Just how did they “discover Utah”?

I had alluded to the fact that “the gals”, without Shari were somewhat familiar with SW Utah. What I hadn’t really said was… they’d made more than one trip to the area. So you really understand, let’s follow their trail over the past couple of years.

In November 2003, with Bev recovering from her bout with cancer (and her hair returning with lots of curls)… Mom, Bev and Cindy had flown to Vegas for a “mini-vacation”. Two days later, Barb drove over and picked them up to stay in Hurricane (just SE of St George).

They figured with Bev retired and on disability, if they were ever to take a vacation… this was the time.

Using Barb’s as a base, they explored the vastness of Southern Utah, even taking time to visit Zion National Park and the Pahrea Movie Set.

Now Cindy, who’s a true flatlander, was absolutely enchanted and fascinated by the mountains. The biggest “mountains” she’d seen were the rolling hills of Ohio. I can only imagine she was like a little kid on the airplane, oohing and aww-ing at the new sites.

Since she’d only ever seen black asphalt or concrete roads, the red rock asphalt paving was a real surprise, too.

From Barb’s place, they ranged about 120 miles or so, and found themselves thoroughly enjoying the scenery, the weather and the people. While sight-seeing, they picked up the “Pioneer Shopper” and soon discovered that land was cheap, really cheap in SW Utah. Had they wanted, there was land available in Hamlin Valley for $100 an acre. Only one minor detail, you’d be living “off grid”, and they weren’t sure they were ready for that.

The second trip, made just two months later at the end of the year was a real house-hunting adventure. Carefully avoiding snowstorms, they drove from Port Clinton to Hurricane, so they’d have their own truck as they looked at a number of properties.

You see, upon returning home, they longed for a change of scenery… permanently.

They found a place to look at in Enterprise. That’s about 37 miles north of St. George. Surprise! Here they’d driven nearly 2000 miles to see a house, and it had gone “under contract” just hours before they arrived.

Now what to do? Look at other options!

They found a place in Hamilton Fort (just south of Cedar City) that looked real promising. It had 20 acres and manufactured house with a log exterior. What a beauty, they thought.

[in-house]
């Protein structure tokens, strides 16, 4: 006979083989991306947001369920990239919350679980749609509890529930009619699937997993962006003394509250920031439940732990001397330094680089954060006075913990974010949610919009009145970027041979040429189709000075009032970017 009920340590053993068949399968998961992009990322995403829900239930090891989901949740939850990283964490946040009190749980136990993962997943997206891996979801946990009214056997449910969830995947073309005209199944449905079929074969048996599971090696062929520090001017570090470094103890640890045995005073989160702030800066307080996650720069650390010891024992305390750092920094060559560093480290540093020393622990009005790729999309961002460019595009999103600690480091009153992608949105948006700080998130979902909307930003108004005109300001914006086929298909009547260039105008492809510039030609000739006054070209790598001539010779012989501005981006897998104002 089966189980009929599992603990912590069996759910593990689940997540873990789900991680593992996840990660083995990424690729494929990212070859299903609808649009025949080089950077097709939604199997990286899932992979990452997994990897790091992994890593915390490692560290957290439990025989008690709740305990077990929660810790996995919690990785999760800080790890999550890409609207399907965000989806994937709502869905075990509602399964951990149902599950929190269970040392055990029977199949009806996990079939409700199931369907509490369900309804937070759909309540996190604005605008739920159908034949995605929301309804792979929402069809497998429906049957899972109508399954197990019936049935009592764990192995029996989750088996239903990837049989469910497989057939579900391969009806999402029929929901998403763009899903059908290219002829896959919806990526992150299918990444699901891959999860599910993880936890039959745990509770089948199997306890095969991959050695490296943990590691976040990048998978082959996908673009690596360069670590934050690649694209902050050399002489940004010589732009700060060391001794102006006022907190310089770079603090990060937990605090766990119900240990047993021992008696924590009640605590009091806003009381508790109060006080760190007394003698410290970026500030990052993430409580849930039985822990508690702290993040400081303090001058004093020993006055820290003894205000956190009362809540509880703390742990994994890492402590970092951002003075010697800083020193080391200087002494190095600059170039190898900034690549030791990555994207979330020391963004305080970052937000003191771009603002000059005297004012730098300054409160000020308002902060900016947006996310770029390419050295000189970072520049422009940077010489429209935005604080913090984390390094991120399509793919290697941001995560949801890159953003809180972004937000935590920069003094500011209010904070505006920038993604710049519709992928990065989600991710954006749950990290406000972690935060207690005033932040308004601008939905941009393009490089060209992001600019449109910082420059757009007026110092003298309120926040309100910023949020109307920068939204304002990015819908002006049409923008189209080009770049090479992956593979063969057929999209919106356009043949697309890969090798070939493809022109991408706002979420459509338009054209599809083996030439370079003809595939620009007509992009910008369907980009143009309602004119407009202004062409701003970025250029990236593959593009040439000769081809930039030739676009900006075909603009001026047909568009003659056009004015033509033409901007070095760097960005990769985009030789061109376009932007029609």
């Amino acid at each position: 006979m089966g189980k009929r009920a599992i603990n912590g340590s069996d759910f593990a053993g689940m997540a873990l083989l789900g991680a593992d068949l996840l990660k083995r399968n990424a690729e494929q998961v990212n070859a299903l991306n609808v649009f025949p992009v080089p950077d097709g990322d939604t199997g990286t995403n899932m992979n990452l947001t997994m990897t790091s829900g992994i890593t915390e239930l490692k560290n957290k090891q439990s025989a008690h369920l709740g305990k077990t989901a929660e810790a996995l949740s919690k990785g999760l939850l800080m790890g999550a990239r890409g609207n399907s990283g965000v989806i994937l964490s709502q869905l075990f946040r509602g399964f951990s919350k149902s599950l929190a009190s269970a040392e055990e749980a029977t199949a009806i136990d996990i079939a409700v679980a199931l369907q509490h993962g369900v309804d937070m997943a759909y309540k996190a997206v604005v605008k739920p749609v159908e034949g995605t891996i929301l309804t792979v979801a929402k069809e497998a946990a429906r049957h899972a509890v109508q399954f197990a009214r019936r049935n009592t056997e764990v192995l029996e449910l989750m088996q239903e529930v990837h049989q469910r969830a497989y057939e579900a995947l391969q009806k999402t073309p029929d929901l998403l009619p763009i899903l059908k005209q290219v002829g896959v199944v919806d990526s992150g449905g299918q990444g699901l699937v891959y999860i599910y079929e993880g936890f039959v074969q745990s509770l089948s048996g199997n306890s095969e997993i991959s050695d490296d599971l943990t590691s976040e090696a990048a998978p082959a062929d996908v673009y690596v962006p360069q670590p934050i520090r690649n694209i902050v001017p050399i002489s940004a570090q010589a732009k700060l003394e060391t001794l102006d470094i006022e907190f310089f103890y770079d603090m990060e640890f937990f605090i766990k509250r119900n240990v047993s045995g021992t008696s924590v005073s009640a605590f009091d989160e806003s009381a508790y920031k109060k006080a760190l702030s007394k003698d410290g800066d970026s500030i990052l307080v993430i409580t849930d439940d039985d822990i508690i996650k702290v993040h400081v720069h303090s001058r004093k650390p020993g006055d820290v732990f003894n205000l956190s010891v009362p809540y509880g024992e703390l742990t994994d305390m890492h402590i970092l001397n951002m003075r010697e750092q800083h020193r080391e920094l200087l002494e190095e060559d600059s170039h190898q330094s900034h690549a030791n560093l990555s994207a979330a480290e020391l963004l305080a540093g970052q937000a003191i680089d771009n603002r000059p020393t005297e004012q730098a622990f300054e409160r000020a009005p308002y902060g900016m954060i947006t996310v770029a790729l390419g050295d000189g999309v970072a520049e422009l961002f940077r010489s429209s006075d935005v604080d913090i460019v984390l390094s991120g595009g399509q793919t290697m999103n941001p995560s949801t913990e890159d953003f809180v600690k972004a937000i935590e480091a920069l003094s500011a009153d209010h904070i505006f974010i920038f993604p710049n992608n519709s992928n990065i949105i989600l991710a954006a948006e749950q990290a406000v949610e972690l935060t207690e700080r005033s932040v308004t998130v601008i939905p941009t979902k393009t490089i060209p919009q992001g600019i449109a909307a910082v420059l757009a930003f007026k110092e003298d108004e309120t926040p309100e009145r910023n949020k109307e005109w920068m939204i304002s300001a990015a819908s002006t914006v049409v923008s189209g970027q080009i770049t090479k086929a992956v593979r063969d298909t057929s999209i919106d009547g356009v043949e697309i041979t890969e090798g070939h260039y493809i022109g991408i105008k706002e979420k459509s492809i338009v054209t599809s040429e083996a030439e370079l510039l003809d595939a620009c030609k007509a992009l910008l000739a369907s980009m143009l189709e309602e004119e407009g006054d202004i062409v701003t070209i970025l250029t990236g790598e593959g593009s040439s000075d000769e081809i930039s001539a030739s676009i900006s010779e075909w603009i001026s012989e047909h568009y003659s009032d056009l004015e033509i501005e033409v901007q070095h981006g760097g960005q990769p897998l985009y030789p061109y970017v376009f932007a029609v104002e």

Thinking there would be no problem selling their lovely property on the island, they made an offer… probably not the best decision they’d make on this adventure.

Now, this was December 2003 and into January 2004, a rather dicey time to be driving across country, especially from Southern Utah northeast to Ohio. In their new Chevy Avalanche, they felt pretty secure, so racing a major winter storm wouldn’t really be a problem… but wait! The weather forecast was “snow flurries”… at least for the next couple of days.

They’d neglected to inquire about going into 4WD “on the fly”. Having graduated from a Silverado to the Avalanche, they kind of took the 4WD thing for granted. As the snow began to cover the road, and previous tire tracks were being blown away, Cindy reluctantly called the dealership (in Ohio) to ask about putting the Avalanche into 4WD.

Steve their salesman’s first comment was “Utah! What the hell you doing in Utah?” No time to answer that…

“How do I put this thing in 4WD? Can I be moving? If so, how fast?” Cindy inquired.

Laughing, Steve replied, “How fast are you going? See that knob on the dash? If you’re not going more than 55, turn it to 4WD.”

Before you think… silly girls, why not read the owner’s manual? The did… and that part wasn’t explained.

They’d hit snow just north of Cedar City, and would be in 4WD the rest of the way home.

At about Vail, they were caught in an incredible traffic jam. Seems there had been a real avalanche, as in tons of snow across the westbound lanes of I-70.

So they sat, and from time-to-time, inched their way to the Eisenhower Tunnel, a distance of some 48 miles. To make matters worse, by the time they got to Denver, they were battling freezing rain.

No time for delays, they were attempting to drive straight through to Port Clinton, Ohio as Cindy had to get back to work.

Shortly passed Denver, they decided to spend the night in Limon, hoping for better traveling during daylight hours.

Fortunately, once they cleared Colorado and raced through Nebraska, they’d outrun the storm. Well, kinda sorta.

You see, the ferry boats stopped running the day BEFORE they got home. This was one of those lucky winters where Lake Erie had yet to freeze, so there was still limited ferry service. Knowing this, they drove straight to Sandusky where they’d now fly to the island, leaving their Avalanche on the mainland. No problem, as that’s something islanders did all the time.

Home safe and sound, they set about putting their home on the market.

But first, remember that storm they outraced? Well, it caught up with them , and solidified the idea that living with “little or no snow” would be a wonderful idea.

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